Vivienne Wulff v. Sentara Healthcare, Inc., No. 12-1262 (4th Cir. 2013)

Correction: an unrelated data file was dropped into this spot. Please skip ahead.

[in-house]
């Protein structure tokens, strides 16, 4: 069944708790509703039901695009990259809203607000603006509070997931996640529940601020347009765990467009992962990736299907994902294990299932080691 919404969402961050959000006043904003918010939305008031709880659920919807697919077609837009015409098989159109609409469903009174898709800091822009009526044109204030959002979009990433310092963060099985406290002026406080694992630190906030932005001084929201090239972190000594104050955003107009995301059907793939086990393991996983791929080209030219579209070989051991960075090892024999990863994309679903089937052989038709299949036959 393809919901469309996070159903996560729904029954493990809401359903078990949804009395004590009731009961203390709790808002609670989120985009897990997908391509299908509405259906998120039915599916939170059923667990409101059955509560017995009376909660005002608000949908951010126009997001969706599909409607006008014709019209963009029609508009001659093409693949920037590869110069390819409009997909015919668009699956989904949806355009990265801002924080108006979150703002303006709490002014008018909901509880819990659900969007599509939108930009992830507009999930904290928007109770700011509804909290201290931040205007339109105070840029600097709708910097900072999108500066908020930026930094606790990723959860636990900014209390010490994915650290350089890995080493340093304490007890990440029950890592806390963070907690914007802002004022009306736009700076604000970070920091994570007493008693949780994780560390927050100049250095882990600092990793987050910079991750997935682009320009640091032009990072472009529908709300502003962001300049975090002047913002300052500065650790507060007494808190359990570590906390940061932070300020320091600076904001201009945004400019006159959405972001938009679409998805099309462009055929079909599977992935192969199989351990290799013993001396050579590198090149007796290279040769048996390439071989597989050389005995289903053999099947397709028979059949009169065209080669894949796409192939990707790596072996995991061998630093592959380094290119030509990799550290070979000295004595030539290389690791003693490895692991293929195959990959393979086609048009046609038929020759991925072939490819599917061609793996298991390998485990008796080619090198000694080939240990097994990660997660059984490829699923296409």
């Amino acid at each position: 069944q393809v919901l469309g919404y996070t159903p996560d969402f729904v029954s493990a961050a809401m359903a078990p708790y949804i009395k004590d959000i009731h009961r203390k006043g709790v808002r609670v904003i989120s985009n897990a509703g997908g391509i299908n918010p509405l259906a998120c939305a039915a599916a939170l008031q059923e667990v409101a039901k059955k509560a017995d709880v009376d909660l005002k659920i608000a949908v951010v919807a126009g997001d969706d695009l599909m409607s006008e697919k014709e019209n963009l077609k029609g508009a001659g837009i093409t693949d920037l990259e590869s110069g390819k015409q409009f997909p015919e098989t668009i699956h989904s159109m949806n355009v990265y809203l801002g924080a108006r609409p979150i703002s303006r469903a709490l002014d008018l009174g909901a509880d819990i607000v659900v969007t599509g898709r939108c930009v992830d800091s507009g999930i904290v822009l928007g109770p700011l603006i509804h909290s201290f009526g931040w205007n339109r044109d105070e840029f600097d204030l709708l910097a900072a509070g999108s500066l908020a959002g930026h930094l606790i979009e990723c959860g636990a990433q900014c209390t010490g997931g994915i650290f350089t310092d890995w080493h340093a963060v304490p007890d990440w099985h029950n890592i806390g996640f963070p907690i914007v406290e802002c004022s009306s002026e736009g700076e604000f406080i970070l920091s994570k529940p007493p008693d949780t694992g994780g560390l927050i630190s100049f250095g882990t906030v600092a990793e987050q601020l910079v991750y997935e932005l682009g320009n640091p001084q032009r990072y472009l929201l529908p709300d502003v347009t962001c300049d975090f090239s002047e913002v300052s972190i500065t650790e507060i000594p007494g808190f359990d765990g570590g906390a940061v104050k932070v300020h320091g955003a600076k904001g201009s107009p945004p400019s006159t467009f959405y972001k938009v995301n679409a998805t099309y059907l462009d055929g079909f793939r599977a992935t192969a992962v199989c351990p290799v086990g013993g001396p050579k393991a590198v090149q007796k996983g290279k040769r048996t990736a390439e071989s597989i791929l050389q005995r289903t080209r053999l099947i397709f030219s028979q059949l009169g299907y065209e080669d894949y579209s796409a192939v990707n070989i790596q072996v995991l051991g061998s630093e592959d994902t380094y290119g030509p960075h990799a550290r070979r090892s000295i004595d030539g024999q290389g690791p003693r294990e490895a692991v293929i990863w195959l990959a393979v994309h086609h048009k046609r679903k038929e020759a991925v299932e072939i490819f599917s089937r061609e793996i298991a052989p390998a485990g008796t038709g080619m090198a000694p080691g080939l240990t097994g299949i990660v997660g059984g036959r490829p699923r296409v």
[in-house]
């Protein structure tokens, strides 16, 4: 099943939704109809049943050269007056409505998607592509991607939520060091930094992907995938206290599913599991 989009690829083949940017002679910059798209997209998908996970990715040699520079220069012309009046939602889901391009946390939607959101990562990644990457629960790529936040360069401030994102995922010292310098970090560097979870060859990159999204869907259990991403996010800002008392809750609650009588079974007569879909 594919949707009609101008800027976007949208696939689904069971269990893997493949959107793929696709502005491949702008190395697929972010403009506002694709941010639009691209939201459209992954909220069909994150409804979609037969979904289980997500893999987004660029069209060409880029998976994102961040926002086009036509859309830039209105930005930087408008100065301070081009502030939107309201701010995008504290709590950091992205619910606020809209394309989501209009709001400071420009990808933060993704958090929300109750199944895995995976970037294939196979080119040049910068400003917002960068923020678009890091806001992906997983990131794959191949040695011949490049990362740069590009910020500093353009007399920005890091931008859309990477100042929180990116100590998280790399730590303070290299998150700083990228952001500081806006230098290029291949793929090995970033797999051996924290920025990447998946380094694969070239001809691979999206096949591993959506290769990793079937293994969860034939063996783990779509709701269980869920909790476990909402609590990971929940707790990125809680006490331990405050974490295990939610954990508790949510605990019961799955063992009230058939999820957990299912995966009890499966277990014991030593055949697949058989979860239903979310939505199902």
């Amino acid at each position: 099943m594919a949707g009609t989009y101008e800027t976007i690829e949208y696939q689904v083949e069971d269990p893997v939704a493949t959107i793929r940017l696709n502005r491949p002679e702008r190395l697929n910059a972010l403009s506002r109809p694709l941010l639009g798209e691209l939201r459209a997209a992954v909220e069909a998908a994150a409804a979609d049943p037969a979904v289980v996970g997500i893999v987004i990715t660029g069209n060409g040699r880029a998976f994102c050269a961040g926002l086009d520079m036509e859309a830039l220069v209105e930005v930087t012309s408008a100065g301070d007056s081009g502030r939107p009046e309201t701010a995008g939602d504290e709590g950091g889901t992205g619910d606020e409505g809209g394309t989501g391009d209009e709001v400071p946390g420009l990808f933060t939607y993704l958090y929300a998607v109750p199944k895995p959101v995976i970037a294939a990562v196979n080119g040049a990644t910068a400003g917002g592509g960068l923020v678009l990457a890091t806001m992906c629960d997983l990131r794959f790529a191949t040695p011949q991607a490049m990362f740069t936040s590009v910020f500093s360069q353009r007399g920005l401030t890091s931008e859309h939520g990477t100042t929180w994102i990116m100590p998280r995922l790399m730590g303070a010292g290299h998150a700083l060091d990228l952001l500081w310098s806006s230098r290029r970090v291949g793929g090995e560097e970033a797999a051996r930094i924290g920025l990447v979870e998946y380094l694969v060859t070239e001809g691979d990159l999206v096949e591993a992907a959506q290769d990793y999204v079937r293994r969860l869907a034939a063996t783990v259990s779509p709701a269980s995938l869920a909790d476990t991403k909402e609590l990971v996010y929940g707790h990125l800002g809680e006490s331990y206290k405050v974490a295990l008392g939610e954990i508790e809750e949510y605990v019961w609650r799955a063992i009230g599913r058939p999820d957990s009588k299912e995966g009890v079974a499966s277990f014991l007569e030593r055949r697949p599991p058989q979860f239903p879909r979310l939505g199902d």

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UNPUBLISHED UNITED STATES COURT OF APPEALS FOR THE FOURTH CIRCUIT No. 12-1262 VIVIENNE WULFF, Plaintiff Appellant, v. SENTARA HEALTHCARE, INC., Defendant Appellee. Appeal from the United States District Court for the Eastern District of Virginia, at Alexandria. Liam O Grady, District Judge. (1:11-cv-00577-LO-IDD) Argued: December 4, 2012 Decided: March 4, 2013 Before KING, SHEDD, and DAVIS, Circuit Judges. Affirmed by unpublished per curiam opinion. ARGUED: Leizer Z. Goldsmith, Washington, D.C., for Appellant. William McCardell Furr, WILLCOX & SAVAGE, PC, Norfolk, Virginia, for Appellee. ON BRIEF: Bryan C. R. Skeen, WILLCOX & SAVAGE, PC, Norfolk, Virginia, for Appellee. Unpublished opinions are not binding precedent in this circuit. PER CURIAM: Vivienne Wulff appeals the district court s order granting summary judgment in favor of Sentara Healthcare, Inc., 1 on her claims termination, and for failure retaliatory with Disabilities Act ( ADA ). to accommodate, termination discriminatory under the Americans 42 U.S.C. § 12101, et. seq. For the following reasons, we affirm. I. Wulff worked as a nurse in the emergency department at Sentara Potomac Hospital from June 2009 through April 2010. In September 2009, Wulff presented Sentara with a doctor s note stating that she was restricted pounds with her left arm. from lifting more than ten Sentara accommodated this restriction without any complaint from Wulff. Because the note only imposed the lifting restriction for six weeks, Wulff submitted another note in December 2009 that extended the same lifting restriction for another six weeks. In March Sentara continued the accommodation. 2010, Sentara s Occupational Health Nurse, Irene Sullivan, asked Wulff to update her restrictions because the December note had only extended 1 them for six weeks. Sentara notes that Wulff s actual employer was Potomac Hospital Corporation of Prince William, a corporation affiliated with Sentara. To avoid confusion, we will refer to both Wulff s employer and the Appellee as Sentara. 2 Sullivan doctor gave Wulff a complete. Physical This Capacities form listed Form to numerous have her possible restrictions and instructed the doctor to place a check mark next to each restriction that applied. restrictions, the form presented With regard to lifting the following options: No lifting/carrying 0-20 lbs., No lifting/carrying 20-50 lbs., and No lifting/carrying 50-100 lbs. The form listed numerous other which potential restrictions next to the doctor could place a check mark, and the form provided a space for additional comments. Wulff s physician s assistant completed the form March 24, and Wulff returned it to Sullivan one week later. on The restrictions noted on this form were far more stringent than the previous restrictions. Specifically, on the March 24 form, Wulff s physician s assistant placed check marks next to the following restrictions: pushing/pulling, No No lifting/carrying climbing ladders, stretching or working above shoulders. 2 0-20 poles, lbs., etc, and No No J.A. 64. 2 Wulff contests the accuracy of this form and contends that it overstated her restrictions. However, she submitted the form to Sentara without taking any steps to clarify or correct the alleged misstatements, justifying Sentara s decision to abide by the restrictions shown on the form. See Uhalik v. Runyon, Case No. 95-CV-75179-DT, 1997 U.S. Dist. LEXIS 6911, at *16 (E.D. Mich. Mar. 18, 1997) (where employee requested to perform work his doctor had restricted him from performing, the employer was perfectly justified in refusing to return plaintiff to . . . (Continued) 3 After receiving the form, Sullivan emailed the Emergency Room Clinical Director, Inez Johnson, informing her of the restrictions noted on the form and inquiring whether the new restrictions could be accommodated. Johnson responded by email, stating that Sentara could not accommodate the new restrictions and that until Sentara Wulff should submitted restrictions had remove medical abated. Wulff from the documentation Then, Sullivan, work showing along schedule that with her Vice President of Human Resources Charles Ramey, Employment Manager Jane Velarde, and Human Resource employee Susan Reiss, jointly considered whether there accommodate Wulff s new reached consensus a accommodation that was way restrictions. that would any there enable was Wulff that This group simply to Sentara work no could ultimately reasonable with the new work, absent his doctor s approval. ). In any event, Wulff s self-serving opinion [about her restrictions without] . . . objective corroboration does not permit her to avoid summary judgment. Williams v. Giant Food, Inc., 370 F.3d 423, 433 (4th Cir. 2004). Claiming to have such objective corroboration, Wulff points to the records from the March 24 appointment, which she contends show that the form her physician s assistant filled out that day overstated her restrictions and that the restrictions had actually not changed at all. However, Sentara did not have these records in its possession at any relevant time. Moreover, contrary to Wulff s contention, the records indicate that her condition was getting worse. Specifically, the records indicate that Wulff s left arm is still numb and tingly but that she now has pain in her shoulder as well as her arm, suggesting that the shoulder pain was a new development. J.A. 127 (emphasis added). 4 restrictions. that she Accordingly, Velarde called Wulff to inform her would remain off the work schedule until her restrictions abated. 3 Several months later, Wulff s attorney notified Sentara that Wulff s restrictions had been lifted, and, through her attorney, Sentara offered Wulff the opportunity to return to work. Wulff never responded to this offer. (The record reveals that on or about April 21, 2010, Wulff applied for a nursing position at application a different that all of facility her work and indicated restrictions had in her abated. Nevertheless, Wulff never sought to return to Sentara.) Wulff filed an action in the Eastern District of Virginia for failure to accommodate, discriminatory discharge, and retaliatory discharge under the ADA. Following discovery, the motion district court judgment. With accommodate and granted regard to Sentara s Wulff s discriminatory claims discharge, the for for summary failure district to court concluded that the undisputed evidence showed that Wulff could not perform the essential functions of her position, even with a 3 The parties dispute whether this action was a termination or decision to remove Wulff from the work schedule temporarily. For the purposes of this appeal, we will assume that the action was an adverse employment action within the meaning of the ADA s anti-discrimination and retaliation provisions. 5 reasonable accommodation (of which there were none). Therefore, the court further concluded that, as a matter of law, Wulff was not a qualified individual protected by the ADA. 12111(8) & 12112. 42 U.S.C. §§ With regard to Wulff s retaliatory discharge claim, the district court concluded that the undisputed evidence showed that Sentara terminated Wulff because of her inability to perform the functions of her job and that Wulff produced no evidence that this reason was pretextual. Wulff now appeals. II. We judgment de review a district applying novo, the court s same grant legal of standards summary as the district court. Nader v. Blair, 549 F.3d 953, 958 (4th Cir. 2008). judgment Summary is appropriate where there is no genuine issue of material fact and the movant is entitled to judgment as a matter of law. Id. In determining whether a genuine issue of material fact exists, we view the evidence in the light most favorable to the non-moving party. Id. Having fully considered Wulff s claims, we are constrained to the view that the district court did not judgment. A. 6 err in granting summary With regard to Wulff s failure to accommodate claim, Wulff must establish several prima facie elements, one of which is that, with reasonable accommodation, she could perform the Rhoads v. FDIC, 257 F.3d essential functions of the position. 373, 387 n. 11 (4th Cir. 2001). viewing the evidence in the The district court, properly light most favorable to Wulff, concluded as a matter of law that no reasonable accommodation existed that would have enabled Wulff to perform the essential functions of establish her her position, prima facie and, therefore, case. she Wulff could challenges not this conclusion, contending that she generated a genuine dispute of material fact essential as to functions accommodation. whether of she was able her However, position the record to with does not perform a the reasonable support her contention. In her deposition, Wulff listed numerous functions of her position that required the ability to lift, push, or pull some amount of weight. For example, Wulff testified that she was required to transport patients between rooms and stabilize patients who were unsteady on their feet. She also acknowledged that, in emergency situations, she could be required to lift patients and that her restrictions prevented her from doing so in accordance with Sentara s back-safety guidelines. Moreover, Wulff s own expert witness testified that a nurse who was unable 7 to lift any weight would be unable functions of an emergency nurse. to perform J.A. 547. the regular Therefore, under the restrictions noted on the March 24 form, Wulff was unable to perform the essential functions of her position, and she does not suggest any reasonable accommodation that would have allowed her to do so. Accordingly, she cannot establish one of the elements of her prima facie case. Wulff attempts to avoid this conclusion by arguing that the March 24 form was incorrect or misleading and that it overstated her actual restrictions. Wulff contends that the No lifting/carrying 0-20 lbs. restriction is ambiguous and that it could be interpreted to state that she was still able to lift up to 10 pounds. However, the form clearly states that Wulff was incapable of lifting or carrying any weight within the range of zero to twenty pounds; i.e., she could not lift or carry at all. 4 If Wulff s physician s assistant believed that Wulff s lifting restriction did not fit within one of the ranges listed on the form, she could have noted that point in the comments section 4 Wulff contends that there is evidence in the record that the lifting/carrying restriction on the March 24 form applied only to her left arm. Even assuming that Wulff s contention is correct, a restriction against lifting or carrying at all with her left arm, coupled with the other restrictions on that form such as no pushing or pulling and the inability to work above her shoulders, would fatally undermine her contention that a genuine dispute of material fact existed as to whether Wulff could perform the essential functions of her position. 8 of the form. Needless to say, as well, Wulff (who apparently had the form in her possession for a week before she delivered it to her employer) could have insisted that her physician s assistant so indicate, but she never did. Wulff next attacks the March 24 form by claiming that Sentara did not believe that the restrictions noted on that form were accurate. contention. to show Again, the record does not support Wulff s In discovery, Wulff generated no evidence tending that the Sentara management and human resources personnel reviewing her circumstances questioned the accuracy of the restrictions noted on the March 24 form. To the contrary, the undisputed evidence shows that Ramey and Johnson, who were most directly involved as the ultimate decision-makers regarding Wulff s ability to perform the essential functions of her job as an emergency room clinical nurse, accepted the restrictions on that form as accurate, as they were entitled to do. 5 5 Wulff points to an April 5, 2010, email from Employment Manager Jane Velarde to Ramey stating that Wulff has been working with these same accommodations since November, J.A. 116, and contends that this email shows that Sentara believed her restrictions had not changed. However, this email simply notes that the accommodations Wulff requested had not changed. It does not suggest that Wulff s restrictions were unchanged; the contrary is plainly evident. Wulff also points to testimony and notes from Velarde where Velarde suggests that Wulff s accommodations had just gone on indefinitely, J.A. 436, to argue that Sentara ceased accommodating Wulff because of the duration of the accommodations, not because of Wulff s increased restrictions. However, Velarde s testimony does not indicate (Continued) 9 In that her summary, physician s Wulff s attempts assistant to completed discredit (and thus the form Sentara s reliance on the form in its decision to remove Wulff from the work schedule) are unavailing; those attempts do not persuade us that the district court erred in relying on the form in concluding that Wulff has failed to generate a genuine dispute of material fact critical to her ability to support her prima facie case. We agree with the district court s assessment, namely, that the form imposed restrictions that prevented Wulff from performing the essential functions of her position, and no reasonable accommodation existed that would have enabled her to do so. Therefore, Wulff fails to support an essential element of her prima facie case. that Sentara ceased accommodating Wulff because the accommodations had just gone on indefinitely, but, rather, that the indefinite duration of the accommodations led Sentara to request that she get a new note and we start fresh. Id. There is no indication in the record that if, indeed, Wulff s physician s assistant had simply reiterated in the March 24 form the extant restrictions on Wulff s capacity, Sentara s accommodation of Wulff s left arm impairment would not have continued as it had for seven months. Rather than confront these inconvenient facts, Wulff s arguments have attempted to cast a burden on Sentara to go beyond the form that Wulff herself delivered to her employer. See Appellant s Brief at 25 ("Velarde did not suggest that Wulff should then obtain a revised Capacities Form in order to keep her job."); id. at 26 ("[Sentara] made no effort to further ascertain Wulff s doctors intentions."). Like the district court, we find her arguments unpersuasive. 10 B. We To claim. turn establish termination elements, class. next under to a the including that Wulff s prima ADA, discriminatory facie Wulff she is case must within of termination discriminatory establish the ADA s several protected Haulbrook v. Michelin North America, 252 F.3d 696, 702 (4th Cir. 2001). The district court found that Wulff failed to produce evidence to support this element. We agree. To be within the ADA s protected class, one must be a qualified individual with a disability. 42 U.S.C. § 12112. A qualified individual is one who, with or without reasonable accommodation, can perform the essential functions of employment position that such individual holds or desires. U.S.C. § 12111(8). the 42 As explained above, viewing the evidence in the light most favorable to Wulff, she was unable to perform the essential functions of her position. Therefore, the district court was correct to determine, as a matter of law, that she was not a qualified individual and could not support a prima facie case of wrongful discharge. 42 U.S.C. § 12111(8); Haulbrook, 252 F.3d at 702. C. 11 We turn now to Wulff s retaliatory termination claim. To establish a prima facie case of retaliatory termination, Wulff must produce evidence that (1) she engaged in protected activity, (2) Sentara took adverse action against her, and (3) there is a causal connection between the protected activity and Haulbrook, 252 F.3d at 706. the adverse employment action. Wulff supports articulate a termination. her prima legitimate Id. facie and case, then nonretaliatory Sentara reason If must for the Once Sentara does so, the burden shifts back to Wulff to show that Sentara s reason is pretextual. Id. The district court assumed that Wulff established her prima facie case of retaliation but granted summary judgment because Sentara explained that it removed Wulff from the schedule because she was unable to perform the essential functions of her job, and Wulff produced no evidence that this explanation was pretextual. We find the district court s analysis and conclusion to be correct. Sentara schedule because explained the that medical it form removed she Wulff submitted from the imposed restrictions that prevented her from performing the essential functions of her job. 6 As explained above, Wulff s attempts to 6 This explanation is bolstered by the fact that Sentara gave Wulff the opportunity to return to work when it learned that her restrictions had been lifted. J.A. 82 (expressing (Continued) 12 discredit Sentara s explanation are unsuccessful. has produced no evidence that Sentara s Thus, Wulff explanation was pretextual, and the district court s entry of summary judgment on Wulff s retaliatory termination claim was correct. III. For the foregoing reasons, we affirm the district court s entry of summary judgment in favor of Sentara. AFFIRMED Sentara s willingness to offer Ms. Wulff a position as an ER nurse in the hospital s Emergency Department. ). Tellingly, Wulff was unable in her brief or at oral argument to provide a plausible explanation for her failure to avail herself of Sentara s offer. 13